But the show must go on. Frankenstein chats with lab-coated mad scientists; stabbing victims mingle with mad monks, grim reapers, gypsies, and ghouls outside a converted garage that serves as dressing room and makeup area. A '70s poster of John Travolta watches over the entrance in homage to this year's other big attraction: a haunted house with a disco theme, Universal Studios meets Studio 54. As you walk through with 3-D glasses, you come across a bathroom in which an animatronic zombie vomits hydraulically into a urinal. "We wanted to have 'em doing lines off the sink," confides one staffer, "but it's a family show."

The staff finds other ways to let off subversive steam. Tonight there's a little intersquad rivalry going on. The grim reapers are engaged in a dispute with the psychedelic killer clowns over who's scarier. In protest, the monks have hanged a clown doll in effigy. "This is the only clown we hang out with," puns one of the monks. One of the clowns tries to rescue the doll, which has the Korn logo slashed in marker on its belly. She is rebuffed. "I don't care if they have it," groans a reaper. "I'm sick of that damn thing already." Later, the clowns are overheard plotting revenge. "We'll have a reaper hanging the same way tomorrow," says one. "We oughta burn it," says his accomplice.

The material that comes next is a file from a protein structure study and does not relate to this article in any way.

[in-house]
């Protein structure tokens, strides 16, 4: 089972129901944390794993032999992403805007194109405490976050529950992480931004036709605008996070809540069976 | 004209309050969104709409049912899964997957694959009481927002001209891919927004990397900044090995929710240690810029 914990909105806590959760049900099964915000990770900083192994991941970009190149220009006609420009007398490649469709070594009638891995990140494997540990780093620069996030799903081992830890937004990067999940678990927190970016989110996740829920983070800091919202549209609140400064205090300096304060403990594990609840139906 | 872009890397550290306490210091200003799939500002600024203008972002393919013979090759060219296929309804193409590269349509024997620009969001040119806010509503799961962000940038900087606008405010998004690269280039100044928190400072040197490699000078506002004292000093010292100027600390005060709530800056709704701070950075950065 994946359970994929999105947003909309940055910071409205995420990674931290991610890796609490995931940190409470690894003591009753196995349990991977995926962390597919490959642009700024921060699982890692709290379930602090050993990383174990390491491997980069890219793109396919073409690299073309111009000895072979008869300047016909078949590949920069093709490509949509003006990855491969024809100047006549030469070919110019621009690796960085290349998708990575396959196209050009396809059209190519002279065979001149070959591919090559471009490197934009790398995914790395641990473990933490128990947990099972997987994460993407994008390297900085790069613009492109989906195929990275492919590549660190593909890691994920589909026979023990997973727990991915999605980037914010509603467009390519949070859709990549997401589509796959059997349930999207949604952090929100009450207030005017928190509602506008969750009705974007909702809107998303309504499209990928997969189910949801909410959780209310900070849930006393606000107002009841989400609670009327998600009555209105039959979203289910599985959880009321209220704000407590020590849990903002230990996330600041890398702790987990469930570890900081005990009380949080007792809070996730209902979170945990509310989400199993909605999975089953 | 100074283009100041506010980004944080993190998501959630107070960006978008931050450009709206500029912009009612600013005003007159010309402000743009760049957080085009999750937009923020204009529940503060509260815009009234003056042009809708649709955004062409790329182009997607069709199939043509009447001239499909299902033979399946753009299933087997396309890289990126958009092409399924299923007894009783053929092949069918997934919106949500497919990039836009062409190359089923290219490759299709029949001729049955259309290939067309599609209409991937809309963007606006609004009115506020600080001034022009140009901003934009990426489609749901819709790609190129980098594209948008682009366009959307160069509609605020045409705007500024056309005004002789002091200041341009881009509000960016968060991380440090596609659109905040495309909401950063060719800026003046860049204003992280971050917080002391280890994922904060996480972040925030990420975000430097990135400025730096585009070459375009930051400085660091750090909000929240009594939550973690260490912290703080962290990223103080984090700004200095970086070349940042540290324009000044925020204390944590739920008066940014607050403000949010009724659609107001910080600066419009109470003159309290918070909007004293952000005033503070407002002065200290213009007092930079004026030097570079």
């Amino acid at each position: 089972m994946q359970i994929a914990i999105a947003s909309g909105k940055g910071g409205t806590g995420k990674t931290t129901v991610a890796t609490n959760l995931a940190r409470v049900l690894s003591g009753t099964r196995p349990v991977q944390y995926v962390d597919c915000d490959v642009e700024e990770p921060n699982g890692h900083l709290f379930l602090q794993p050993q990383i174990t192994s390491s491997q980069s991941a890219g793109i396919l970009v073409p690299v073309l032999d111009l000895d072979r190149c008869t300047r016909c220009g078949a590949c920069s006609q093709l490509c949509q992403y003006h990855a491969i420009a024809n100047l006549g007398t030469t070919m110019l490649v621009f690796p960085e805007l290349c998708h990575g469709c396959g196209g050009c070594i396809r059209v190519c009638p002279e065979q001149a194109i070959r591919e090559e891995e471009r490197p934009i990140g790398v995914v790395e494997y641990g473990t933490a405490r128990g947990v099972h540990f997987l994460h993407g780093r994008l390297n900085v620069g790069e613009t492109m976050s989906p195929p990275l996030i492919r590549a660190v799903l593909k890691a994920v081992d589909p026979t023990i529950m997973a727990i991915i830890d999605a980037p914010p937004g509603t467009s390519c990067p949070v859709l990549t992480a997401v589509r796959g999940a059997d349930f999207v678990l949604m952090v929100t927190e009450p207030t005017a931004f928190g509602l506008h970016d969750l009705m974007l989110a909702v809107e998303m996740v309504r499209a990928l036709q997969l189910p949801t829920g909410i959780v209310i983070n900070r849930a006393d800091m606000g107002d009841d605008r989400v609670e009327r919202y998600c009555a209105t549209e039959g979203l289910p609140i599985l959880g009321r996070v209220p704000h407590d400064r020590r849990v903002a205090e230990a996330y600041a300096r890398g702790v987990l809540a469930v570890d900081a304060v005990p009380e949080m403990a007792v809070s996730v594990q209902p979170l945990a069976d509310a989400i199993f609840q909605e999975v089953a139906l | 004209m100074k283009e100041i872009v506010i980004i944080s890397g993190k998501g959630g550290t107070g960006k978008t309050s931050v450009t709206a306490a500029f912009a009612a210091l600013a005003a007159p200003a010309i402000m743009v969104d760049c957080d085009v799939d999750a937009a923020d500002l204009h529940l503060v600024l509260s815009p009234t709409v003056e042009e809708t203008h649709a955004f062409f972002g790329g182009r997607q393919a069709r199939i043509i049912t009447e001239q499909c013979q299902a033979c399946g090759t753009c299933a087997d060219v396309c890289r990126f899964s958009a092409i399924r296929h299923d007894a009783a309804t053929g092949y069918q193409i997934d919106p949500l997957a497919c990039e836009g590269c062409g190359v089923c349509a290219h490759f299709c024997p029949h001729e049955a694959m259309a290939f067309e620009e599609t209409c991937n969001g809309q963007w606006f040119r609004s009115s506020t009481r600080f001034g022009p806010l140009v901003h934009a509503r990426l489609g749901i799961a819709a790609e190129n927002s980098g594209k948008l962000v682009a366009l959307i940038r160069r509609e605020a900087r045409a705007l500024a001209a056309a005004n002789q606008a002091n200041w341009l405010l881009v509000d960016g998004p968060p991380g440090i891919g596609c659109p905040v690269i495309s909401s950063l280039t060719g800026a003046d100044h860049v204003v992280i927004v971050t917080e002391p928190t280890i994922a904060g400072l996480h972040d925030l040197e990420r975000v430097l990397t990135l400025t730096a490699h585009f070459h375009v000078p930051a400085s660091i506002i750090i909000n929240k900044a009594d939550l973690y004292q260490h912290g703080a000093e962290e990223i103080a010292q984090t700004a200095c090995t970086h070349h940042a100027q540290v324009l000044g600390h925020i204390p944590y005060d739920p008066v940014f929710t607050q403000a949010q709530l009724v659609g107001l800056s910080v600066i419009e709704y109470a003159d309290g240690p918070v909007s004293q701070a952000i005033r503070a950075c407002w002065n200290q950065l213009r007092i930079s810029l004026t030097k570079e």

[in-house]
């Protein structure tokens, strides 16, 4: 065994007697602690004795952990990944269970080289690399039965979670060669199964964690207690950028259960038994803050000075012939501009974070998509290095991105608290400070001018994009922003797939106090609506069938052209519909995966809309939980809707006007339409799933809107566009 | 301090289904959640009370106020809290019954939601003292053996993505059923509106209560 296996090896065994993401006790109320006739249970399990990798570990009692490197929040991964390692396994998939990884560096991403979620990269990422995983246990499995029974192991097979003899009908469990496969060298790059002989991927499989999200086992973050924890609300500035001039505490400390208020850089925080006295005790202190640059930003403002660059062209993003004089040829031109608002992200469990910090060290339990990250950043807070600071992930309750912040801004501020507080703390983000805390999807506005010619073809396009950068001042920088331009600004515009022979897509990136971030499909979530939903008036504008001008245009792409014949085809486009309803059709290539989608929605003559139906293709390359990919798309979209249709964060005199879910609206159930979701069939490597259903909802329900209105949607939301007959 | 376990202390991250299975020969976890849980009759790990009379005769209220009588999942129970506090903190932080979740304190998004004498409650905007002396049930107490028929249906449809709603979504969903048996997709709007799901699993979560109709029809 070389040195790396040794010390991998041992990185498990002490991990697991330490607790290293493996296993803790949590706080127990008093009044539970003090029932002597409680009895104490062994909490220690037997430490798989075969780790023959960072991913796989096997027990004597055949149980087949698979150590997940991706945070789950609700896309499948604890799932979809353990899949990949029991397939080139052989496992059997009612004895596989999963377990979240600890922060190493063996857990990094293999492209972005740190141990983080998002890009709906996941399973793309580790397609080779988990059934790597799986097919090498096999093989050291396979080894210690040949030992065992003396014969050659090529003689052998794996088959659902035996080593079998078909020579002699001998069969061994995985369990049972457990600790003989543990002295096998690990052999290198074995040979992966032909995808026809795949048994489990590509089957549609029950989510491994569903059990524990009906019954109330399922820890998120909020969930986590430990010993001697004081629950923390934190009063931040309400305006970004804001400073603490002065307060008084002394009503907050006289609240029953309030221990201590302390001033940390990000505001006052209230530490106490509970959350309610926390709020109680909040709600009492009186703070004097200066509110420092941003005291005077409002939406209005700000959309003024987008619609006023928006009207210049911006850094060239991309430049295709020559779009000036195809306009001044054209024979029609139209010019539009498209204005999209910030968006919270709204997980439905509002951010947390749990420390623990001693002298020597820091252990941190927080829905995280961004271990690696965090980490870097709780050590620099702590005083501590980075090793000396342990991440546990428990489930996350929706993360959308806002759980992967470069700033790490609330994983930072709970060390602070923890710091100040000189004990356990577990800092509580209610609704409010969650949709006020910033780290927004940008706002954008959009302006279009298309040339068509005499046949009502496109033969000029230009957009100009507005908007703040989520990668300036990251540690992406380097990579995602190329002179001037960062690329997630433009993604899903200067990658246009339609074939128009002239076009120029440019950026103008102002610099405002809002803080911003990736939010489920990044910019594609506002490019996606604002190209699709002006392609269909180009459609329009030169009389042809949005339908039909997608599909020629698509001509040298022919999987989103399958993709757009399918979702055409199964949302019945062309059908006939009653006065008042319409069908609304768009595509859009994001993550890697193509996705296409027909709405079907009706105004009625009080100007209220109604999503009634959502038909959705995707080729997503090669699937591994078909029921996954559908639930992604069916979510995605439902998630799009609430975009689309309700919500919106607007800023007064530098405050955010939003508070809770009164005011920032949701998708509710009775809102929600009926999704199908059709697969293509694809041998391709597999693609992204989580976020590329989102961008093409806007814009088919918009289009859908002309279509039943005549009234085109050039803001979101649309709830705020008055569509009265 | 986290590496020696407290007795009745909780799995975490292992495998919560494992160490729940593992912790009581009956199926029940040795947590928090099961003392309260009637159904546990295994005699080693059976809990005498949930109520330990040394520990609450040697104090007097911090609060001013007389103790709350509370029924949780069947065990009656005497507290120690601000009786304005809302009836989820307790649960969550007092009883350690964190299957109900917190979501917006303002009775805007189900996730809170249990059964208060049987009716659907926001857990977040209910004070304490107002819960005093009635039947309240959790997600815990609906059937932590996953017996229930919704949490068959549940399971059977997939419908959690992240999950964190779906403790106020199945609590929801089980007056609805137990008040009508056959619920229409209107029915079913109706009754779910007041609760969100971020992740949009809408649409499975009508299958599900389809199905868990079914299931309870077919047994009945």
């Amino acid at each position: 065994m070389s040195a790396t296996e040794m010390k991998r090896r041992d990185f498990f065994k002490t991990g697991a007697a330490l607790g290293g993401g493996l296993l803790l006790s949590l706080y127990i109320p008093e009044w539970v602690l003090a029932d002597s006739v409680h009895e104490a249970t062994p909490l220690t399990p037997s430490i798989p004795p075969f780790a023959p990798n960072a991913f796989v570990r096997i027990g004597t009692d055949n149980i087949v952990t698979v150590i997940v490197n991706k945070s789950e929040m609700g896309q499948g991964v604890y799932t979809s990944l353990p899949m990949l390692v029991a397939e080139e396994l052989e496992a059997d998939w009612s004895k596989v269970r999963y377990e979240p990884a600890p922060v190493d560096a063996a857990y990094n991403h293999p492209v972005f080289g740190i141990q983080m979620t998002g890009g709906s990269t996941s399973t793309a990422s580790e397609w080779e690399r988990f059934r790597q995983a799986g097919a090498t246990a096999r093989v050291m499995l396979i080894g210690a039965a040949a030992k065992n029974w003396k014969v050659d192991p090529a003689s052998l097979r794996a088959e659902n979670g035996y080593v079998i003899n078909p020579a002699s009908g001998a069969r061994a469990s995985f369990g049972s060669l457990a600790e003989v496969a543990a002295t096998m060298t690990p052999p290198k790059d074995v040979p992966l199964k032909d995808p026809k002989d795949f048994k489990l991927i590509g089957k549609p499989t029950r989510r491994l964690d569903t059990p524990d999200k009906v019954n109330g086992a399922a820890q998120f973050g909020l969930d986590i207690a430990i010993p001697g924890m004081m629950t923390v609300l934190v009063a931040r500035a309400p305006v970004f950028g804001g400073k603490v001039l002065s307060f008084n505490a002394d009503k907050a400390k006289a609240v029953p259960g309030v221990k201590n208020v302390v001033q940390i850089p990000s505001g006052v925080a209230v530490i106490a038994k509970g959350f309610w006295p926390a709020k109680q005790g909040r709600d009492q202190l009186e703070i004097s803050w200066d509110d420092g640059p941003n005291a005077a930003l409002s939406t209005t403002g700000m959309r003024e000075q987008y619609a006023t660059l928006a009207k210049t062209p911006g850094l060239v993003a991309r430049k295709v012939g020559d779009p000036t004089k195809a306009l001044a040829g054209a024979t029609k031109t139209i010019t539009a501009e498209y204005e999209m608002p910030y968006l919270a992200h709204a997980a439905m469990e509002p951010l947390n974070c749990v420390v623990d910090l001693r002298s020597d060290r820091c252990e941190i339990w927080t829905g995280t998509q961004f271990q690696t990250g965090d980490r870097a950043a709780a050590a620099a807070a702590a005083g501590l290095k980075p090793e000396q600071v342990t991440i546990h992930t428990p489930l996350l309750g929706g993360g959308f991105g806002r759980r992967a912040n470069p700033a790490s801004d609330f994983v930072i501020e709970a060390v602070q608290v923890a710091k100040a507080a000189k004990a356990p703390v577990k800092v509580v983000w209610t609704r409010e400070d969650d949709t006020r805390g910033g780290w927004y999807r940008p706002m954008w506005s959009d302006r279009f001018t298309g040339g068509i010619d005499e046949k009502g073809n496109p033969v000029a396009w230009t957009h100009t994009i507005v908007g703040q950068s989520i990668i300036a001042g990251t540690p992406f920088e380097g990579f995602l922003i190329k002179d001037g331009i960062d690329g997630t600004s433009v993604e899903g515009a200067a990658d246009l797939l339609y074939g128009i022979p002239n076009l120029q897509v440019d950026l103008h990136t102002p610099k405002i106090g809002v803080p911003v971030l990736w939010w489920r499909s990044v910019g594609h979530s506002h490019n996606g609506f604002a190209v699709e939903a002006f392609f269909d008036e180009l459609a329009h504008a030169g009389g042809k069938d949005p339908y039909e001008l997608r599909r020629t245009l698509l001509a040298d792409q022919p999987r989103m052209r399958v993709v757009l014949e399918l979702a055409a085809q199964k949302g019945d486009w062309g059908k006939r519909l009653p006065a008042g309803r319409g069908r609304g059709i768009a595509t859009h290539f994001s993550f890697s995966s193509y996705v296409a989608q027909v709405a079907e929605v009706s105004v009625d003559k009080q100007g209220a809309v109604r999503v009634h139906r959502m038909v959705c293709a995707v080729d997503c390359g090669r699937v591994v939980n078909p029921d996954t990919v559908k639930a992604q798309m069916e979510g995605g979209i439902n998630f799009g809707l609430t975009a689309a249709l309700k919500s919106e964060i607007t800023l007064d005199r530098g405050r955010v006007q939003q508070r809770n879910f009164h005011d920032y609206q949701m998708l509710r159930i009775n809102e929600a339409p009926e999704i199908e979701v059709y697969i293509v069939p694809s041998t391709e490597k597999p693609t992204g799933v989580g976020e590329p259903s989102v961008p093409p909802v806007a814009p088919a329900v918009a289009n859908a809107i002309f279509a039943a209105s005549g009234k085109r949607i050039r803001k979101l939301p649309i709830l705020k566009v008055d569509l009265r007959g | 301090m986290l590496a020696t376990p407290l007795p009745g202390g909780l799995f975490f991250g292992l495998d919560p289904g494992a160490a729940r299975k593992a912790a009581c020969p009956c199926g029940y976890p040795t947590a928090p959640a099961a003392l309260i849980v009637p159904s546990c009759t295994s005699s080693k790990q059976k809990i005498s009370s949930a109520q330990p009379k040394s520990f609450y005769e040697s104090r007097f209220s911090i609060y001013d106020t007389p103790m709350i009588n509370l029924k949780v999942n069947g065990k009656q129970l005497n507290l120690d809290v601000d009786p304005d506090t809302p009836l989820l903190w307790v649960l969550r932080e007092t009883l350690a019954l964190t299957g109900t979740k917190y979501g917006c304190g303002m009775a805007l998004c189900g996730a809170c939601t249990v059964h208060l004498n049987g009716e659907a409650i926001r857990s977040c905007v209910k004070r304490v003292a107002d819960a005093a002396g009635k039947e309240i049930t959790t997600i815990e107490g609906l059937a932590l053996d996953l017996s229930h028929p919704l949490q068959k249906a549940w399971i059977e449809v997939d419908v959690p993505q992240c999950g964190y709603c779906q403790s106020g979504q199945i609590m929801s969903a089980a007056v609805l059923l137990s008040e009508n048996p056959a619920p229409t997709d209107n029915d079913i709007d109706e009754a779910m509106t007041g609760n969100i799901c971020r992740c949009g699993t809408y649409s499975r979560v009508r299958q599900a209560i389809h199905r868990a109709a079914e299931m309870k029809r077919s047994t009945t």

Scene from a real-life B movie, take two: Another soggy afternoon at Spooky World, where the night's show has already been declared a rainout. Although Mary doesn't give us her age, she looks to be in her early 40s, with long dirty-blond hair tied up in a plucky, utilitarian sprig, wearing a pair of reasonably fashionable overalls over a white T-shirt. "On days like today we make blood and stuff," she says. A housewife and mother of three, she brought her kids to Spooky World last year and was so spooked she decided to sign up as an actor this year. She volunteers to get into costume to indulge a few visitors. "I always loved Halloween. Last year I was terrified by the clowns. I'm doing better this year."

"Can you do bullet holes for me?" she asks her horror cosmetician. "I had black lips, a big scar running down my face."

"I went home last night and scared my husband and my children," she says. Even after she's gotten the full makeup treatment, she pauses to apply more blood, inflicting a deep open wound on her face, making the bullet holes leak a little more. "Don't take a picture, please," she says. "I wanna smudge this some more."

At last, she's ready -- middle-class utility transformed into a ripe vision of slasher chic. Her boss hands her a bloodstained overcoat.

"Do I look gory enough?" she asks, studying her morbid reflection, as you might check yourself before heading out for a night on the town.

"Spooky enough for a rainy day," he says.

Carly Carioli can be reached at ccarioli@phx.com.